An employee noticed an open hall window on the top floor on April 4, 1938.  Leaning out he saw the body of Reginald West on the roof of the 76th Street garage next door.  West did not live in the hotel, but came here only to end his life.

The pattern continued the following year.  Desk clerk William Radd answered the phone just before 10 a.m. on May 13, 1939.  A tenant, 60-year old retired dress salesman Cyril Hart, said “I’m sorry for what I’m going to do.  I’m going to jump out of the window.  I don’t see any way out and I left some notes for my friends.”  Before Hart could rush upstairs to stop him, Hart had plunged to his death.

The Commonwealth Bond Corporation was unable to keep up with taxes and in 1943 the building was taken by the City.  It was sold at auction on December 30 to Detroit-based hotelier Isadore Kowal.

With the United States now embroiled in World War II, the owner devised an inventive way to use the property.  On the same day of the sale, according to the Oswego Palladium-Times, “The Navy is seriously considering the leasing of the Manhattan Towers Hotel, 2166 Broadway, near Seventy-sixth street, for Waves on duty in the metropolitan area.”

Just over four months later, on May 1, 1944 the same newspaper reported “The WAVES today took over the 24-story Manhattan Towers hotel…as a barracks receiving station.”  The barracks would accommodate 950 female sailors.  The sleeping rooms (which had been “washed and painted in light blue, light yellow, peach and ivory”) were shared by two women each, who slept in bunk beds.  The Waves were permitted to choose their roommates.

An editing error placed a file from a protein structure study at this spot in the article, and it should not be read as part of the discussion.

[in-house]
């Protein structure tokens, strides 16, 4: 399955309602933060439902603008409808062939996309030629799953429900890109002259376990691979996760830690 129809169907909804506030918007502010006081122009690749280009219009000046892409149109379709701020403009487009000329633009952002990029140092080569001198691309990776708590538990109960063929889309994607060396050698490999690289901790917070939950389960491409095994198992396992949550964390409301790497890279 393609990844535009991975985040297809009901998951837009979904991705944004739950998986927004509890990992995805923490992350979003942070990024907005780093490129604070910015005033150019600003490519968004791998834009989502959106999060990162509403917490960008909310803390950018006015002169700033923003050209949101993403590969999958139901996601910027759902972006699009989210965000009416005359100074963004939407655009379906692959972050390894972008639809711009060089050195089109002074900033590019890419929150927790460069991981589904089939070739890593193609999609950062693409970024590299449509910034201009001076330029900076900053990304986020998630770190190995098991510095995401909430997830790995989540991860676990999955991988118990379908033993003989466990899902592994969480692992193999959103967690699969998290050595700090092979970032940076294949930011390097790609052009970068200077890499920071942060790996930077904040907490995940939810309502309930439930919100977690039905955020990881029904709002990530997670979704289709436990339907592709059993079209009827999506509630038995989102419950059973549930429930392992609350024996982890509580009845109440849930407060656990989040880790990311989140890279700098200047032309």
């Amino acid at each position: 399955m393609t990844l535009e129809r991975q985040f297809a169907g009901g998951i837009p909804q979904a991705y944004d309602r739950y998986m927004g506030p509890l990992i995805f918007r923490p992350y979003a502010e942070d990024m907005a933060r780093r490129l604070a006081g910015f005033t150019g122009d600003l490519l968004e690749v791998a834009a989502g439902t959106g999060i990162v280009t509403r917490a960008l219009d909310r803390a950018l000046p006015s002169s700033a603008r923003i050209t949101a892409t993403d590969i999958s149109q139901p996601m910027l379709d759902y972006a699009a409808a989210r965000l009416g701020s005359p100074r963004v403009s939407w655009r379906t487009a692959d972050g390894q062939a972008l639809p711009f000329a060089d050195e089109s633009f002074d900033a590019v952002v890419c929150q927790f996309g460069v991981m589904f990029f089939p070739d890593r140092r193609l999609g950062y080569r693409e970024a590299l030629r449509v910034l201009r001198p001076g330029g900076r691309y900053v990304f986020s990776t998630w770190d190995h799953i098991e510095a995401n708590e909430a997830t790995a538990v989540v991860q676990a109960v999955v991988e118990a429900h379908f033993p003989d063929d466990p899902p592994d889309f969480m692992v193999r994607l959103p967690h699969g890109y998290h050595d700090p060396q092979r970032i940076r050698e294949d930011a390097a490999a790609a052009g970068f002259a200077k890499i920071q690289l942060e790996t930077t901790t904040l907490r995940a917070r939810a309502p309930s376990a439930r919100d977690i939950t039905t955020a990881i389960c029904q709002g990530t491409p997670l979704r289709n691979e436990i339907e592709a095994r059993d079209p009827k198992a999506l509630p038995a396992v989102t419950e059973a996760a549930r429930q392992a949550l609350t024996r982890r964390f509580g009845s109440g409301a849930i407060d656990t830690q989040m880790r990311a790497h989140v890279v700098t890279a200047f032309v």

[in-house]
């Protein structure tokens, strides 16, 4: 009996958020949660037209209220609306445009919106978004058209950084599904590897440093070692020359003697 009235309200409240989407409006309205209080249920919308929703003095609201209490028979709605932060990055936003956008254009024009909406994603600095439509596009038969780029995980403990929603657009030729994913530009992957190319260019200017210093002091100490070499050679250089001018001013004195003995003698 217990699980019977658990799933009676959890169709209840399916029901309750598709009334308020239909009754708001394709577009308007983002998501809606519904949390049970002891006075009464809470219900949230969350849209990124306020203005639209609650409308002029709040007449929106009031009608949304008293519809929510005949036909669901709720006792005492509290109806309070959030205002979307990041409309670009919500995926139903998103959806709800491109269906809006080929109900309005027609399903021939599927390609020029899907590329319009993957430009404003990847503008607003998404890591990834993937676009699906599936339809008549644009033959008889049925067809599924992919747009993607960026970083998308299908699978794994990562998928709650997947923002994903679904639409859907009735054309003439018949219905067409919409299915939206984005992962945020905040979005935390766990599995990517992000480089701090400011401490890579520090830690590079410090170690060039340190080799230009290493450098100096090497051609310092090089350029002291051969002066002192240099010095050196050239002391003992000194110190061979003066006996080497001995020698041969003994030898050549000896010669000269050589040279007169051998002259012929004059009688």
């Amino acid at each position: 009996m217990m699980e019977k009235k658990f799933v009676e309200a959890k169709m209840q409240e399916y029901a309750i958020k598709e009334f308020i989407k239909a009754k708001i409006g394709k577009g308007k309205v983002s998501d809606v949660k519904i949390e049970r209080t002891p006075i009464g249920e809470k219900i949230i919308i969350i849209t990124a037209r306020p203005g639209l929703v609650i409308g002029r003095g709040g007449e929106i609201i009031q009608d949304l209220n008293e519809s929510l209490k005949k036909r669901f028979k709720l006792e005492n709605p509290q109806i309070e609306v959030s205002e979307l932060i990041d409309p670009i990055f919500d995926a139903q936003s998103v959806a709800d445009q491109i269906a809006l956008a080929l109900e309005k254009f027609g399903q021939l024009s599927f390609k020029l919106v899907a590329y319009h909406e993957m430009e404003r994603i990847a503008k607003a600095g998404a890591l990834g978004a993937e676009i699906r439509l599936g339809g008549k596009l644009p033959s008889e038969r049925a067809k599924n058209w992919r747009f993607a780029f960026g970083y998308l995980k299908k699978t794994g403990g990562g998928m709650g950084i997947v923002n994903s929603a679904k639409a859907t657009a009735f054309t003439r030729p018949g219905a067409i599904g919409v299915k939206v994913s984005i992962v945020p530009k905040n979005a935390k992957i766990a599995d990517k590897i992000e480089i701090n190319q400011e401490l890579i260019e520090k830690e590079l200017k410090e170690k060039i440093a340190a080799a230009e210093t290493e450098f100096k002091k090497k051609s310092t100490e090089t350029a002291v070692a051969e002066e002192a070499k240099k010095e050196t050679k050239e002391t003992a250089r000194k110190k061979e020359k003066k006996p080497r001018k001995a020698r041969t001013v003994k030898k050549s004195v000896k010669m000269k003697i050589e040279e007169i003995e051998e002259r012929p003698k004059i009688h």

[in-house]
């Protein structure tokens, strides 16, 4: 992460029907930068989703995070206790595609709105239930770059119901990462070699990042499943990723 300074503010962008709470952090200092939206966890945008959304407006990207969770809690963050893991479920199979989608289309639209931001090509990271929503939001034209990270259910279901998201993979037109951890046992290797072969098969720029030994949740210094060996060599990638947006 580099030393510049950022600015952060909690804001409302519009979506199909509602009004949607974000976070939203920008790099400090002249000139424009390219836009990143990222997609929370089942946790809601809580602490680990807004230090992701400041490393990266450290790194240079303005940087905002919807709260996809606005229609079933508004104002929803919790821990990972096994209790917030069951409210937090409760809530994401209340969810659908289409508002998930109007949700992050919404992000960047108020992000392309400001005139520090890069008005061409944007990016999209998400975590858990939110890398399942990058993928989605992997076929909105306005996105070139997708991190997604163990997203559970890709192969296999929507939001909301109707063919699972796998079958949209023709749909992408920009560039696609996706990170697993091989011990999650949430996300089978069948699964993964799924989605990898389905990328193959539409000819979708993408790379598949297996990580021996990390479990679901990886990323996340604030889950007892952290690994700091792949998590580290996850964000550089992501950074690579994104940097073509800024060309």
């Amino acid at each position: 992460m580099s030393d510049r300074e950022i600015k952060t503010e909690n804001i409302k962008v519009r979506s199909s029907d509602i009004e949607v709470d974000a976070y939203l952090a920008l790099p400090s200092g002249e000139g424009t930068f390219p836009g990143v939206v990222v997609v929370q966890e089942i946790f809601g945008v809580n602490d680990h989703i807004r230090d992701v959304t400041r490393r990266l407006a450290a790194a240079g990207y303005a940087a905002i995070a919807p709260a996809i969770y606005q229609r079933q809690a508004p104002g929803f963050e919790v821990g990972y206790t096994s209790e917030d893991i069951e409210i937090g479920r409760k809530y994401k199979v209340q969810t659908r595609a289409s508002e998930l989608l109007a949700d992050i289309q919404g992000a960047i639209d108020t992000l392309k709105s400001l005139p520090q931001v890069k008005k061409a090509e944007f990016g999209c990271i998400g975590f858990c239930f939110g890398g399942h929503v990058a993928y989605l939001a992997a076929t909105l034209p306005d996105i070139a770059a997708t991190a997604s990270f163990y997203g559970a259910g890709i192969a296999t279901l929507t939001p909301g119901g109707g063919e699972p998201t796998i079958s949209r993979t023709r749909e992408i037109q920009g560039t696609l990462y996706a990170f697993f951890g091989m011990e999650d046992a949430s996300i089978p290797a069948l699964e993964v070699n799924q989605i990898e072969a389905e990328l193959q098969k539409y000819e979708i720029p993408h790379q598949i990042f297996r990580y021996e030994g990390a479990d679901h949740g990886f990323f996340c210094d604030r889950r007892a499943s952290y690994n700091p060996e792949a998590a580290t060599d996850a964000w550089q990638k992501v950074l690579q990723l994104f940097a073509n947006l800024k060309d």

The conversion did away with the church space, forcing the Church of Latter-Day Saints to find new accommodations.  The renovated hotel now included two lounges, an auditorium, a gymnasium and a library.   

Military duty did not prevent the Waves from finding romance in the big city.  One of the love-struck women was 23-year-old Evelyn Zita Reppucci.  In January 1945 she met a handsome six-foot, two-inch tall Marine, Howard Geier.  His uniform was adorned with not only two stars, an American Defense Medal and an Asiatic-Pacific campaign ribbon, but a Purple Heart.

Evelyn listened to his stories of service from Guadalcanal to Saipan.  The New York Sun said they “had a whirlwind courtship, with the soft whispers of love interspersed here and there by tales of heroism.”  Only a month later, on February 13, later Geier obtained a marriage license at City Hall.  He then waited for his fiancée in front of Wave headquarters at No. 90 Church Street.  But the wartime romance was about to come to an abrupt end.

The uniform and the impressive decorations on the youthful-looking Geier raised suspicions of Navy shore patrol officers.  They detained him while his background was checked.  It turned out that the would-be Marine was just 16-years old and lived in Brooklyn.  He had obtained the marriage license by saying he was 24 and used the name Howard Leblane.